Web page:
Article

A simple method for estimating relative risk using logistic regression.

Grupo Latinoamericano de Investigaciones Epidemiológicas, Organización Latinoamericana para el Fomento de la Investigación en Salud, Bucaramanga, Colombia.
BMC Medical Research Methodology (Impact Factor: 2.21). 02/2012; 12:14. DOI: 10.1186/1471-2288-12-14
Source: PubMed

ABSTRACT Odds ratios (OR) significantly overestimate associations between risk factors and common outcomes. The estimation of relative risks (RR) or prevalence ratios (PR) has represented a statistical challenge in multivariate analysis and, furthermore, some researchers do not have access to the available methods. Objective: To propose and evaluate a new method for estimating RR and PR by logistic regression.
A provisional database was designed in which events were duplicated but identified as non-events. After, a logistic regression was performed and effect measures were calculated, which were considered RR estimations. This method was compared with binomial regression, Cox regression with robust variance and ordinary logistic regression in analyses with three outcomes of different frequencies.
ORs estimated by ordinary logistic regression progressively overestimated RRs as the outcome frequency increased. RRs estimated by Cox regression and the method proposed in this article were similar to those estimated by binomial regression for every outcome. However, confidence intervals were wider with the proposed method.
This simple tool could be useful for calculating the effect of risk factors and the impact of health interventions in developing countries when other statistical strategies are not available.

0 Bookmarks
 · 
143 Views
  • [Show abstract] [Hide abstract]
    ABSTRACT: To determine optimal treatment for recurrent or residual intraventricular neurocytomas (IVNs), a systematic review of PubMed and EMBASE was conducted comparing fractionated conventional radiotherapy (FCRT) versus stereotactic radiosurgery (SRS). Inclusion criteria included histological IVN documentation, at least 6 months of follow-up observation and described dose of FCRT or SRS administered. Descriptive statistical and Kaplan-Meier analyses were performed. The literature search yielded 451 articles. Sixteen studies met inclusion criteria. The local tumor control proportion was 93% and 88% in the SRS and FCRT subgroups, respectively. The relative risk (RR) of local recurrence was 0.57 less (95% CI: 0.21-1.57; log-rank p=0.85) and the RR of all-cause mortality was 0.23 less (95% CI: 0.05-1.05; log-rank p=0.22) in SRS subgroup compared to the FCRT subgroup but did not reach statistical significance. Recurrence was significantly associated with presence of histological atypia (log-rank p<0.001). Severe complications were lower in SRS subgroup (5.5% versus 7.5%, p=0.74); however, distant tumor recurrence was slightly lower in the FCRT subgroup (1.5% versus 5.5%, p=0.24). The role of SRS or FCRT in the management of residual or recurrent IVNs will continue to depend on the balance between the risks and benefits of SRS and FCRT until better quality data are available.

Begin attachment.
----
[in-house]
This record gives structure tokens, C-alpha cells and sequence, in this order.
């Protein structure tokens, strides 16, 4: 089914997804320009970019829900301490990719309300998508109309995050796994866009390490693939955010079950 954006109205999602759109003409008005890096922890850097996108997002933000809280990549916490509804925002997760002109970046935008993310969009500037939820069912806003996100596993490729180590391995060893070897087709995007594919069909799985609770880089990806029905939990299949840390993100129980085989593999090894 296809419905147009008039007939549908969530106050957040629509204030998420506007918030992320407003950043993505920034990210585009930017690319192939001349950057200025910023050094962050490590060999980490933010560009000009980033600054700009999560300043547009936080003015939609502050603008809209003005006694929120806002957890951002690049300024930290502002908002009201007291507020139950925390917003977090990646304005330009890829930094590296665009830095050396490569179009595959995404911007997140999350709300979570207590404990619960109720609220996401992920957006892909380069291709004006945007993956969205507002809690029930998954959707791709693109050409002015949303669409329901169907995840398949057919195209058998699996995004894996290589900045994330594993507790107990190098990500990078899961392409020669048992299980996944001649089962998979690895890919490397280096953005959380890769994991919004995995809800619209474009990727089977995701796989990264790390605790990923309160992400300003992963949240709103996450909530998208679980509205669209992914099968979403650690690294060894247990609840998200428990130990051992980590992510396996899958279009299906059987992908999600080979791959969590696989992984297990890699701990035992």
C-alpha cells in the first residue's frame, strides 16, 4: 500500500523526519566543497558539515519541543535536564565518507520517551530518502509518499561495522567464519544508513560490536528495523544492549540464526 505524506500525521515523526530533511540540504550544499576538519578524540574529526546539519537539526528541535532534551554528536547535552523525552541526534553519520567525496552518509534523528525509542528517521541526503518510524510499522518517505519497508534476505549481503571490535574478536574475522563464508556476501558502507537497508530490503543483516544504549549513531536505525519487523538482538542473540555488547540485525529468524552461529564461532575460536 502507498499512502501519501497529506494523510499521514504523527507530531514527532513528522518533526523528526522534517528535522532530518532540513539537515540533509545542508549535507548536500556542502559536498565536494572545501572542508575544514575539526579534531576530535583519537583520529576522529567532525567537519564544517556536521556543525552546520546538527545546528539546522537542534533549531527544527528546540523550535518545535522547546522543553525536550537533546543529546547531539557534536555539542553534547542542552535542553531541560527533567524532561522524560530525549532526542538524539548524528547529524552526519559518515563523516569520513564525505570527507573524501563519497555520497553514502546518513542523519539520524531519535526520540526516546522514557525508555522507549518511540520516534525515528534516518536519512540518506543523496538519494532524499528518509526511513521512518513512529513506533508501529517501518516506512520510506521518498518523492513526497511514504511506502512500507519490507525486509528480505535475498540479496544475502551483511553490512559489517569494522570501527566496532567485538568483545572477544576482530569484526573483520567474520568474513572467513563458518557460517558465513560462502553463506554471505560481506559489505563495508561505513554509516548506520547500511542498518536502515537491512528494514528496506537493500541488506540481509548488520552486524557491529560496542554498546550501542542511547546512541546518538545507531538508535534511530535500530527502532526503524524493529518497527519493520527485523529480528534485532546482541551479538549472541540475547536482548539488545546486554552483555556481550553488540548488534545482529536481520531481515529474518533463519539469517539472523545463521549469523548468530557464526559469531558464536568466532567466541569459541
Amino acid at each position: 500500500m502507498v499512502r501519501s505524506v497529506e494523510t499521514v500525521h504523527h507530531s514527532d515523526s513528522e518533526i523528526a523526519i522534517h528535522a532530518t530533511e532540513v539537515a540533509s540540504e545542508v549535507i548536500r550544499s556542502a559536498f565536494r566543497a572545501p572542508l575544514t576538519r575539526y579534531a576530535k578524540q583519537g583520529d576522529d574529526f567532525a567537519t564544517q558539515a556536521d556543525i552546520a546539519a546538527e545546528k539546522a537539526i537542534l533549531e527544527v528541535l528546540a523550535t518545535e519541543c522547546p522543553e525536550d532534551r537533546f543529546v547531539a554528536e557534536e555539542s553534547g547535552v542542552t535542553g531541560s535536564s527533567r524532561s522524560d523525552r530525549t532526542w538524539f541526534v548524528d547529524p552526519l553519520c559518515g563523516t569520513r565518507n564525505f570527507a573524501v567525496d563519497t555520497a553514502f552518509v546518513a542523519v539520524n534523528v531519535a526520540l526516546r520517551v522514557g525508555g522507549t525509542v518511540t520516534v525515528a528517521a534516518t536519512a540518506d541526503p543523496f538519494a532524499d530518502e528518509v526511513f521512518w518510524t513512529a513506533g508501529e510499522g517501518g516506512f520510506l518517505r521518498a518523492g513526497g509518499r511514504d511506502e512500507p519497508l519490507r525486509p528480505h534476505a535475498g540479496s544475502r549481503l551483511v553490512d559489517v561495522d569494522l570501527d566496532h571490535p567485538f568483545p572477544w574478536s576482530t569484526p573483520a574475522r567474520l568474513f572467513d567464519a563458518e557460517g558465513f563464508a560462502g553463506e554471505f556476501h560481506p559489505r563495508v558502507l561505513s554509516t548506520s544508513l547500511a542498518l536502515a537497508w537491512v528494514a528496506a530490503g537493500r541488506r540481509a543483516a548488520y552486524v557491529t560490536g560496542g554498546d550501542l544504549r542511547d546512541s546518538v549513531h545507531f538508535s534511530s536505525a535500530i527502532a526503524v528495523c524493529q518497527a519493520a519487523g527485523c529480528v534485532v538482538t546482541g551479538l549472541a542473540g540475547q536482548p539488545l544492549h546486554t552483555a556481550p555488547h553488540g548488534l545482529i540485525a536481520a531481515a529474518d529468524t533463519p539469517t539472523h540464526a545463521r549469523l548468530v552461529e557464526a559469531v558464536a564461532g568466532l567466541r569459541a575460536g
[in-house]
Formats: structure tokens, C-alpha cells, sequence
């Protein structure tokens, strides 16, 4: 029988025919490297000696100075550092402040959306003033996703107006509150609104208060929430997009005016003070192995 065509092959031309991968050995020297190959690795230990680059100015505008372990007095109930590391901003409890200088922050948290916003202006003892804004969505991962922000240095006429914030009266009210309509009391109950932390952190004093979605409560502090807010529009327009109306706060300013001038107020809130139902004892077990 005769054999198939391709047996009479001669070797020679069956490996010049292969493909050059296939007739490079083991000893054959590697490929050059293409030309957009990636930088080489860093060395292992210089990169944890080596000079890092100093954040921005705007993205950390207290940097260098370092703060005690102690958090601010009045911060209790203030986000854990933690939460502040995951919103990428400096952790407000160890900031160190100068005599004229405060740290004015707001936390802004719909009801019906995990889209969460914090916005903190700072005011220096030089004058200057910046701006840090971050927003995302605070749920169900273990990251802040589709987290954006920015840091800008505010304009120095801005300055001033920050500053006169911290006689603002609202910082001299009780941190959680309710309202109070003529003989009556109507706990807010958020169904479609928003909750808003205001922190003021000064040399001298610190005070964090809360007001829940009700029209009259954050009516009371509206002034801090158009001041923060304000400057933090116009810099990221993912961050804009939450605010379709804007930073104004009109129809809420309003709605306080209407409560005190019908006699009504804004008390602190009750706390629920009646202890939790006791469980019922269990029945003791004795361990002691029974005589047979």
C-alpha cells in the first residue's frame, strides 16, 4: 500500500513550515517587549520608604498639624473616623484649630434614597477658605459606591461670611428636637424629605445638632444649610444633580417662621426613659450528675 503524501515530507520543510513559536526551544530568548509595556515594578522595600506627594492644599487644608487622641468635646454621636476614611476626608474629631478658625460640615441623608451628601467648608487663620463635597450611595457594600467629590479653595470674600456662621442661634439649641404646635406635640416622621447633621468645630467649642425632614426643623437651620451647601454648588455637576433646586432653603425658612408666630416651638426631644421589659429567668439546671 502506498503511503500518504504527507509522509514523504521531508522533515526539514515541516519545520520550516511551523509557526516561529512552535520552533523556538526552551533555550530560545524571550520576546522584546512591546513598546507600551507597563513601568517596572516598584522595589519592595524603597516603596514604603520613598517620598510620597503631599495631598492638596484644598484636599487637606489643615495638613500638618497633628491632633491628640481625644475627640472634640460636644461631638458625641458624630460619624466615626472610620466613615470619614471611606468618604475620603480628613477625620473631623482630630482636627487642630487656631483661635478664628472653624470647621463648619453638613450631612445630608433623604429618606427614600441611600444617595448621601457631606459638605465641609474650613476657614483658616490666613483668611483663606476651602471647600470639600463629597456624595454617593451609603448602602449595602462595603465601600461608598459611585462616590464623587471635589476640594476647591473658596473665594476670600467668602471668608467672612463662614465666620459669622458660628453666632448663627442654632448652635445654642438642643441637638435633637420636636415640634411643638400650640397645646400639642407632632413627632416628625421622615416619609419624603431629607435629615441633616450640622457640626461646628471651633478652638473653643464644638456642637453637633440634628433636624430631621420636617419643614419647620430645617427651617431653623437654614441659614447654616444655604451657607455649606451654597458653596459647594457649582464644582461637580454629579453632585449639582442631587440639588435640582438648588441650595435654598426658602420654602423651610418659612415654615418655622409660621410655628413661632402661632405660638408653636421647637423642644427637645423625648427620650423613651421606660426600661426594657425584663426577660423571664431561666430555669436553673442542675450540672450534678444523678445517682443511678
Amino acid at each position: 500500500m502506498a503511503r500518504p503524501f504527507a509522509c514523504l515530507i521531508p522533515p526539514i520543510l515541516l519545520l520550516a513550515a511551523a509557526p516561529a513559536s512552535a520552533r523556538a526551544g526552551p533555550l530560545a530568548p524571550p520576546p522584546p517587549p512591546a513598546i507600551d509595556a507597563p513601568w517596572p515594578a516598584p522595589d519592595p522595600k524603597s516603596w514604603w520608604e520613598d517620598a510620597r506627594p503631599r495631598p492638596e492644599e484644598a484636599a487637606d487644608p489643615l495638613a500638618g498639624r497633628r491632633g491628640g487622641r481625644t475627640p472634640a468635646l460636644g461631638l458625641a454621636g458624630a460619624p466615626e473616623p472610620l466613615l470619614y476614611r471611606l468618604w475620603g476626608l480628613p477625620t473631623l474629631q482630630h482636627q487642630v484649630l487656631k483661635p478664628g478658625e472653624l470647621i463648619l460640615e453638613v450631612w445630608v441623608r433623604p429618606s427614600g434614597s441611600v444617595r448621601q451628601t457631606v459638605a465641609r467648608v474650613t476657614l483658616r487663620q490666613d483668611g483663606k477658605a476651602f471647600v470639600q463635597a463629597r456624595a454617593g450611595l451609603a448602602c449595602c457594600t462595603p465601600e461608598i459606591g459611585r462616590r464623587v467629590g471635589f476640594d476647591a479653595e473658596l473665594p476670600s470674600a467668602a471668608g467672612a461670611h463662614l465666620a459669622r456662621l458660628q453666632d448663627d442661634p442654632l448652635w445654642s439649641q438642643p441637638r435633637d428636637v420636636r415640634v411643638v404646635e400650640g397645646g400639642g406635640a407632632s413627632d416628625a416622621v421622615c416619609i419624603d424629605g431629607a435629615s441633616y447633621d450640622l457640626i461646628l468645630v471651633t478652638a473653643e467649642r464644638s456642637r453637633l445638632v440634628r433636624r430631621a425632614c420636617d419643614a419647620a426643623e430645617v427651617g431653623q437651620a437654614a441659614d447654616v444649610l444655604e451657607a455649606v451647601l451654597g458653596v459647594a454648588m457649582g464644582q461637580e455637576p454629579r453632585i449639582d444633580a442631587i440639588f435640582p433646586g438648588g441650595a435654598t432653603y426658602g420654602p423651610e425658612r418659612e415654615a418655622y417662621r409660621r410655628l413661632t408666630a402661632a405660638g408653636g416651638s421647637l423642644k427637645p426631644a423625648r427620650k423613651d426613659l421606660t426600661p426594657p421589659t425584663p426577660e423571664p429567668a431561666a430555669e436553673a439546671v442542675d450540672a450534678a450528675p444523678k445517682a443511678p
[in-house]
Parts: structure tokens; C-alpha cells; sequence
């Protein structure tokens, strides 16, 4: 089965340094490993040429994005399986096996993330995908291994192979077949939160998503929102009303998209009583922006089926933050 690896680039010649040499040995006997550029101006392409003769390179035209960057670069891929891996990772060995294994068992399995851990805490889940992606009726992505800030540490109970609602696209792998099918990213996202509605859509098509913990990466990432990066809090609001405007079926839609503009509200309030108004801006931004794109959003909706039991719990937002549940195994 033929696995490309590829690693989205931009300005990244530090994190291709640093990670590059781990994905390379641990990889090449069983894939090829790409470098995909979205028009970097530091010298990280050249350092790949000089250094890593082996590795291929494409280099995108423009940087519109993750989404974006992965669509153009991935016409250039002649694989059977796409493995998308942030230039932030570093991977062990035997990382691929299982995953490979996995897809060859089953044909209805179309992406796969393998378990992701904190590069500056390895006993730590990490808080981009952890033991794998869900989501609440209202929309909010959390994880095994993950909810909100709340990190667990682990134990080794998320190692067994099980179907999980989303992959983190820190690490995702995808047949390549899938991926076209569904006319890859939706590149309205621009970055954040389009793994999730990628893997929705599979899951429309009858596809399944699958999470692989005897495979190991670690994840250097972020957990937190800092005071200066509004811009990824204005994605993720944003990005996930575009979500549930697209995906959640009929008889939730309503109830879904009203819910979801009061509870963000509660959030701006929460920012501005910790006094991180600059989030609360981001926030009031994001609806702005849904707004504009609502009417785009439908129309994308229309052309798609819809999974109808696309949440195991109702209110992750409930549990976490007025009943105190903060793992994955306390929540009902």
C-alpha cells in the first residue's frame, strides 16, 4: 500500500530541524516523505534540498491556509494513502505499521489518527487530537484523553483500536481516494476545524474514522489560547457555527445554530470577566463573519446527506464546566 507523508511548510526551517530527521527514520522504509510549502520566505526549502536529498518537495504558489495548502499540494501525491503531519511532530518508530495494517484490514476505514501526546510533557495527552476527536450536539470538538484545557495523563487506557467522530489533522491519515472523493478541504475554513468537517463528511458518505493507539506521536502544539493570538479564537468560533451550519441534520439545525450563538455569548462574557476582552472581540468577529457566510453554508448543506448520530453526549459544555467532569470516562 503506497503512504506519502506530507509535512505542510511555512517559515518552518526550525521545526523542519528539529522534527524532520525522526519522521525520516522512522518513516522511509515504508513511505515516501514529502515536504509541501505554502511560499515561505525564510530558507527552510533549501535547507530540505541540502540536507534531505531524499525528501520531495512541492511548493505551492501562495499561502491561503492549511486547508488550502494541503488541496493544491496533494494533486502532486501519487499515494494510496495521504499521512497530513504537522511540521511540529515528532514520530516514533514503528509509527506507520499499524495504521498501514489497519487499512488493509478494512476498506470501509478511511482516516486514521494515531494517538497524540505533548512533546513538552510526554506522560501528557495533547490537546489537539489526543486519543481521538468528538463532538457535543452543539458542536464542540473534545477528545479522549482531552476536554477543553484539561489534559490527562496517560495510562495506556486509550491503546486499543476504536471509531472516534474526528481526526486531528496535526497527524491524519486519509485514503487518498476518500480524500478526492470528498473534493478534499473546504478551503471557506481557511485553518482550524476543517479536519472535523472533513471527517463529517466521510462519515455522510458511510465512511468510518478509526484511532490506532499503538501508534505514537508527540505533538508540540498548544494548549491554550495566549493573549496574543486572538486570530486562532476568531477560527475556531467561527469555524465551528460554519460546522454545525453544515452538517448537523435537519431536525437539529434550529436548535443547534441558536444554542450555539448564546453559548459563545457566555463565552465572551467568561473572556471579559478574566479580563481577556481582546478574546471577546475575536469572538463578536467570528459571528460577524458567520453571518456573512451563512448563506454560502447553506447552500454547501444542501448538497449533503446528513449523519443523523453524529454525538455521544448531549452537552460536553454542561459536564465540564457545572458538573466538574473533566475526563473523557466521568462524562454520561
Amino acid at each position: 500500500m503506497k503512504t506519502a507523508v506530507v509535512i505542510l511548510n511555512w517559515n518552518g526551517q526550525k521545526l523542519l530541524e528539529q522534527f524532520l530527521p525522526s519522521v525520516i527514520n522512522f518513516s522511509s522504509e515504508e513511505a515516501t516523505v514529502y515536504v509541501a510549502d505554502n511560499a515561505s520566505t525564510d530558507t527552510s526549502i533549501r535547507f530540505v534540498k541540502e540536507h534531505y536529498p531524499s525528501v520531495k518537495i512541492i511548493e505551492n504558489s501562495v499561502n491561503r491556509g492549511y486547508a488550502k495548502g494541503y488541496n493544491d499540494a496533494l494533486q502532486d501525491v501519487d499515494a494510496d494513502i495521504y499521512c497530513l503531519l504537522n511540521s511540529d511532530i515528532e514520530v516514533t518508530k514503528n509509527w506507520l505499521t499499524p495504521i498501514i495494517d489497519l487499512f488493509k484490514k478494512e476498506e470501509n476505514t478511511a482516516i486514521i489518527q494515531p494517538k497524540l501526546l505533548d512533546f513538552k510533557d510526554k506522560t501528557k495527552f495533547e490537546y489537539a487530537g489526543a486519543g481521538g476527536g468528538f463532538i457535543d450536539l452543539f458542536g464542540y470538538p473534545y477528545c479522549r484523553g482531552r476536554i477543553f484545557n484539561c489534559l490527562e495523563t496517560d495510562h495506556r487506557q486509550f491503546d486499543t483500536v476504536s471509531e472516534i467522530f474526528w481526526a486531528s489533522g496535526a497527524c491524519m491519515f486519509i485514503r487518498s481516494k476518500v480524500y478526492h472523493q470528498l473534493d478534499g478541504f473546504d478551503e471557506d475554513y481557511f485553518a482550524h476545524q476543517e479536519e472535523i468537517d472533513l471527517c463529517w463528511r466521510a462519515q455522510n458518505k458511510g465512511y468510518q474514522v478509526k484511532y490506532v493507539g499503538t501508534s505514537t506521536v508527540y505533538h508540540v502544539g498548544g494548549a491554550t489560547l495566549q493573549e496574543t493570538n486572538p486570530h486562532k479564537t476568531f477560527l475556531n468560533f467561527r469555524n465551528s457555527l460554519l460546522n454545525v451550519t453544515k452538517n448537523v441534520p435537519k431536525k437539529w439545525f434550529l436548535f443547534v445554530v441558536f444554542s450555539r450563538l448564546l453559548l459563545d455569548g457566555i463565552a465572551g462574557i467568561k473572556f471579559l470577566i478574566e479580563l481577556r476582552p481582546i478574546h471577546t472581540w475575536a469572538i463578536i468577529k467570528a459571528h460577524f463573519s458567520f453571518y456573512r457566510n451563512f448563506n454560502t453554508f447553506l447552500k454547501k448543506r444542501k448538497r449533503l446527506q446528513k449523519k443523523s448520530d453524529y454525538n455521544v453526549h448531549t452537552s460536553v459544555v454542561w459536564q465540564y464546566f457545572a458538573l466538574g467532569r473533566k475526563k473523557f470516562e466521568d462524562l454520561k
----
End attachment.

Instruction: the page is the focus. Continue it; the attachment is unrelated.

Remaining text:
Clinical neurology and neurosurgery 02/2014; 117C:55-64. · 1.30 Impact Factor
  • Source
    [Show abstract] [Hide abstract]
    ABSTRACT: To assess the prevalence of medicine use in adults of Brasilia and to elucidate the associated factors. A cross-sectional study was conducted with adults (18 to 65 years) living in Brasilia, who were selected using a two-stage probabilistic sampling and interviewed in their home, from February to May 2012. The primary outcome was the use of medicines in the last 7 days. A Poisson regression with robust variance was employed to adjust for covariates following a hierarchical model. The study included 1820 individuals (11% losses), 60% of which were women, and the mean age was 37 ± 12.6 years. The prevalence of drug consumption was 35.7% (95% confidence interval [95%CI]: 33.5%-37.9%). Medicine consumption was significantly higher in women (prevalence ratio [PR] = 1.54; 95%CI: 1.28-1.85); unemployed or retired people (PR = 1.35; 95%CI: 1.15-1.59); people with hypertension (PR = 2.33; 95%CI: 2.00-2.71), diabetes (PR = 1.46; 95%CI: 1.22-1.74), depression (PR = 1.32; 95%CI: 1.13-1.53), or other chronic diseases (PR = 1.50; 95%CI: 1.26-1.79); and study participants who had a recent medical consultation (PR = 1.49; 95%CI: 1.29-1.71). Medication use was significantly higher at older ages. The participants obtained about half of the drugs from the Brazilian public health system, but this access was significantly different according to the economic class. Medication use was common among adults living in Brasilia and is associated with sex, age, health conditions, and access to healthcare. Copyright © 2014 John Wiley & Sons, Ltd.
    Pharmacoepidemiology and Drug Safety 02/2014; · 2.90 Impact Factor
  • Source

Full-text (2 Sources)

View
23 Downloads
Available from
Jun 4, 2014